Projecting Dallas Cowboys' 5 Most Heated Position Battles This Offseason
As much as the Dallas Cowboys have seemed to do everything in their power to stay on the path to mediocrity, one thing head coach Jason Garrett has done well is promote competition at each position—competition that is going to lead to some heated position battles this offseason.
Competition is perhaps the most important trait of any successful team. If you don’t think that players are motivated by money, consider that there’s typically a huge drop-off in production after players sign big contracts. Meanwhile, every single player has pride in his craft and, when money is no longer a great motivator, can continue to be pushed to perform his best when his starting job is on the line.
Outside of quarterback Tony Romo, no one’s job should be safe this year in Dallas. That’s a great way for the team to approach the season and an effective way to get the most out of everyone. Let’s take a look at five of the best position battles in Dallas this year.
Running Back: Lance Dunbar vs. Ryan Williams
Right out of the gate, this one is going to surprise some people because the Cowboys just signed free agent Ryan Williams basically as a lottery ticket. He’s a former second-round pick who, due to a plethora of knee injuries, has just 58 career carries in three seasons.
So why do I like Williams? First, he cost next to nothing. There’s no risk here; you could argue the knee injuries make him a risky addition, but that’s not really the case since they’re already priced into his market value. That’s why he came at such a discount.
Second, he’s young. Despite being drafted three years ago, Williams is still only 24 years old. That's important.
You might have noticed that I didn’t list Joseph Randle here, and one of the reasons that I’m so low on Randle is because of his lack of straight-line speed. Remember, speed kills for running backs, and Randle ran just a 4.61 in the 40-yard dash.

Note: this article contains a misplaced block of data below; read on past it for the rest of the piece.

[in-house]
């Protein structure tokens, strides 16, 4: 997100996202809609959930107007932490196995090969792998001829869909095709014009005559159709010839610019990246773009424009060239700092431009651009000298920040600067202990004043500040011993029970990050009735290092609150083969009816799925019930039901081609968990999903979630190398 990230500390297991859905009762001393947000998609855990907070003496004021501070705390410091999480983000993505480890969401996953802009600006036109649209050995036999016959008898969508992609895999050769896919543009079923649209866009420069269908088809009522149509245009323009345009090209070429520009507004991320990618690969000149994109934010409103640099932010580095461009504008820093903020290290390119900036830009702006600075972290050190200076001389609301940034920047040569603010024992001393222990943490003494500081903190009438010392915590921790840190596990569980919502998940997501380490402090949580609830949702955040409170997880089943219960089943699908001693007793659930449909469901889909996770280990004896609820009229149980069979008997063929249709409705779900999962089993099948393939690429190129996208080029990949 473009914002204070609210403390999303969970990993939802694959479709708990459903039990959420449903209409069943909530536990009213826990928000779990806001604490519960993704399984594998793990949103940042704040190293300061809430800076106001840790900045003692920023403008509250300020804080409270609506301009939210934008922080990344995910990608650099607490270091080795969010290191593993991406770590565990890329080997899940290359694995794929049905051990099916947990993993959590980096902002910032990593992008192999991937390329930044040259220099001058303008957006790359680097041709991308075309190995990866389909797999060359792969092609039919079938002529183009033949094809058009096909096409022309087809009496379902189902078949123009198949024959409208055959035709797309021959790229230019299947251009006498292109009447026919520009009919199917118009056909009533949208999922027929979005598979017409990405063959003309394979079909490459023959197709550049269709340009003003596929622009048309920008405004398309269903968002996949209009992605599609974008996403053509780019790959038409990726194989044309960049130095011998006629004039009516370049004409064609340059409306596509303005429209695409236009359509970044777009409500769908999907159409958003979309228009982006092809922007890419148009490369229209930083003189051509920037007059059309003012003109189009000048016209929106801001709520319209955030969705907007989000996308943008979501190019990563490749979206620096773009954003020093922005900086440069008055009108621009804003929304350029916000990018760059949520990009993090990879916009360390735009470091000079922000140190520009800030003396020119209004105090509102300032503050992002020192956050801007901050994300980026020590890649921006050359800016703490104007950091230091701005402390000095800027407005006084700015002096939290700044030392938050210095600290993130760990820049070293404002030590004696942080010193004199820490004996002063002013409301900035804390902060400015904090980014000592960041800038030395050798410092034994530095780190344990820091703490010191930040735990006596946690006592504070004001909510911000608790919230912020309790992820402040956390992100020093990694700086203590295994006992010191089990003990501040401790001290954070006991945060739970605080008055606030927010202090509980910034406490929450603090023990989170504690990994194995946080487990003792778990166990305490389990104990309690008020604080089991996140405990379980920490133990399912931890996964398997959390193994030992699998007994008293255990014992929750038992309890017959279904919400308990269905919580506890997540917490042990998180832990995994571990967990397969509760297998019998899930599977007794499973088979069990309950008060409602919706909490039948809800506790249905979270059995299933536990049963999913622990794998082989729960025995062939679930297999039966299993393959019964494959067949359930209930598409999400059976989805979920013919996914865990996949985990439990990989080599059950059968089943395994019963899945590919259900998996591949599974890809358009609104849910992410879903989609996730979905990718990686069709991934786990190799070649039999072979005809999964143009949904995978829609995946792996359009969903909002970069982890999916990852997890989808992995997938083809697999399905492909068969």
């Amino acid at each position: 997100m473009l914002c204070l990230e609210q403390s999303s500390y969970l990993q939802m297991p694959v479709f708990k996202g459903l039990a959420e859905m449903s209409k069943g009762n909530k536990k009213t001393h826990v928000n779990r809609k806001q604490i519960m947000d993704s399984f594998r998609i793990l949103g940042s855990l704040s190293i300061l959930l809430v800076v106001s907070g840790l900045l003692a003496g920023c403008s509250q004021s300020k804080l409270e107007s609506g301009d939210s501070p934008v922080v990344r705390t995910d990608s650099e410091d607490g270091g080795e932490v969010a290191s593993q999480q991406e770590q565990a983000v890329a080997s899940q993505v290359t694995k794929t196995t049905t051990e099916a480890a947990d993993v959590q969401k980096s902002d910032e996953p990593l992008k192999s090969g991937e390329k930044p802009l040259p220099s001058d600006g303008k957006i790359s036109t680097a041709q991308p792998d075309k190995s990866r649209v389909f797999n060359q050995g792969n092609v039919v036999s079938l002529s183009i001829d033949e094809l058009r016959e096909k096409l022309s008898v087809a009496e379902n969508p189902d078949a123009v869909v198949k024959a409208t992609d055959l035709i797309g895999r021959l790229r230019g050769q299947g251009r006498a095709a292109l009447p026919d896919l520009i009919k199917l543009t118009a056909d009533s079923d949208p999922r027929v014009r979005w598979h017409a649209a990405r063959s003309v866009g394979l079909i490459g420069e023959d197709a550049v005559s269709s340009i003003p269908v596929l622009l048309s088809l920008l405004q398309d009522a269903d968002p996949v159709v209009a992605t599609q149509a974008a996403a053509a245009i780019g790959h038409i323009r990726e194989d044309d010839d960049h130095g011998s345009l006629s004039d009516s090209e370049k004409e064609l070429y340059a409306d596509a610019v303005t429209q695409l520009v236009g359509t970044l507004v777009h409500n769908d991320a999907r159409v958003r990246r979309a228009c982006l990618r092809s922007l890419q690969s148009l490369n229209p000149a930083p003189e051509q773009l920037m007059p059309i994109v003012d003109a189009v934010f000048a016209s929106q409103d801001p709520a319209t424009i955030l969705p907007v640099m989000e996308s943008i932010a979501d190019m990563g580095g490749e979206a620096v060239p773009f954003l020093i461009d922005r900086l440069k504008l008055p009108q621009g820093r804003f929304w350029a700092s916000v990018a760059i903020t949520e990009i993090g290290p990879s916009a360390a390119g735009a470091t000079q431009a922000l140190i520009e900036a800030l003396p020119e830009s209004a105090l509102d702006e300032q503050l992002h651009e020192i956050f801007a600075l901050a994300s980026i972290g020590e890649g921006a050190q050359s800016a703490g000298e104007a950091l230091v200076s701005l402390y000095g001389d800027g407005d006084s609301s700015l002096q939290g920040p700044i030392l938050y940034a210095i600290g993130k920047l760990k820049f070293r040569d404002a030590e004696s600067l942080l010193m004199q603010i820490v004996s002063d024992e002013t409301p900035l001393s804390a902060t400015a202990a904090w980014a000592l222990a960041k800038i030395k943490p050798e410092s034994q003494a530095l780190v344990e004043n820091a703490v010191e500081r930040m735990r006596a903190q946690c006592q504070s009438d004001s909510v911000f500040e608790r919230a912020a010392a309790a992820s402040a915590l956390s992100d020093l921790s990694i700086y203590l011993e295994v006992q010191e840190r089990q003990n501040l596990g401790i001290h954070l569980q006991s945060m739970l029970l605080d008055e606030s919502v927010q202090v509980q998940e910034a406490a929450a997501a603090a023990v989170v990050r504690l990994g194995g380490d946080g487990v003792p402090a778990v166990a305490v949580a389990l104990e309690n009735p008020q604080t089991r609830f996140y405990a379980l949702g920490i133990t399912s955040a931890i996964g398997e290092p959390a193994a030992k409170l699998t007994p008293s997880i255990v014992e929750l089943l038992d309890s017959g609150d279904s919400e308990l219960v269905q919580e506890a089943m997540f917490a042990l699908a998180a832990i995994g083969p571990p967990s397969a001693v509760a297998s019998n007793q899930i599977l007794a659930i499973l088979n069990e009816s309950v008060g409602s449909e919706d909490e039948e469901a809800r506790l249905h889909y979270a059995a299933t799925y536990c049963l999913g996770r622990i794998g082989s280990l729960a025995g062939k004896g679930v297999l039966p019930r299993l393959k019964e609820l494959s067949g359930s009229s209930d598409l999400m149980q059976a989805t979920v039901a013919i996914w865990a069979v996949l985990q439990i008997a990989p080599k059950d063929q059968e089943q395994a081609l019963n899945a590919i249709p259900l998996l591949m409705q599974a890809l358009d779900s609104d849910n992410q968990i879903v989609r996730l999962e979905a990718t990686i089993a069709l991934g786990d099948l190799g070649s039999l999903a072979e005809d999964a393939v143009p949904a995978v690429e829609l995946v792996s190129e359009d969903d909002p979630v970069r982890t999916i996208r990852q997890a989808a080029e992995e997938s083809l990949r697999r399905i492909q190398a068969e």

“BUT RYAN WILLIAMS RAN JUST A 4.63!!!” I can hear the rebuttals right now. It’s true that Williams ran a 4.63, and it’s true that the time is not indicative of success for running backs. So if Williams is to overcome his injuries, we’re going to basically need to believe he’s the exception to the rule.
Is there enough evidence to do that? Perhaps. First of all, as mentioned, he’s going to cost basically nothing. Randle cost just a fifth-round pick, but that’s still an expense.
Second, Williams was timed as fast as 4.49 at his pro day, according to NFL Draft Scout. Pro day numbers are often better than at the combine, but there’s good reason to think that the 4.63 doesn’t represent Williams’ true explosiveness: namely, his 10’3” broad jump and 40-inch vertical.
Finally, and most important, Williams is heavier than Randle—between eight and 14 pounds heavier, depending which listed weights you use. That matters, because the more bulk a running back has, the more you can put up with mediocre speed.
Do I think that Williams is going to set the league on fire? No, but I think he’s a better option than Randle. As for Dunbar…we’ll just have to wait and see.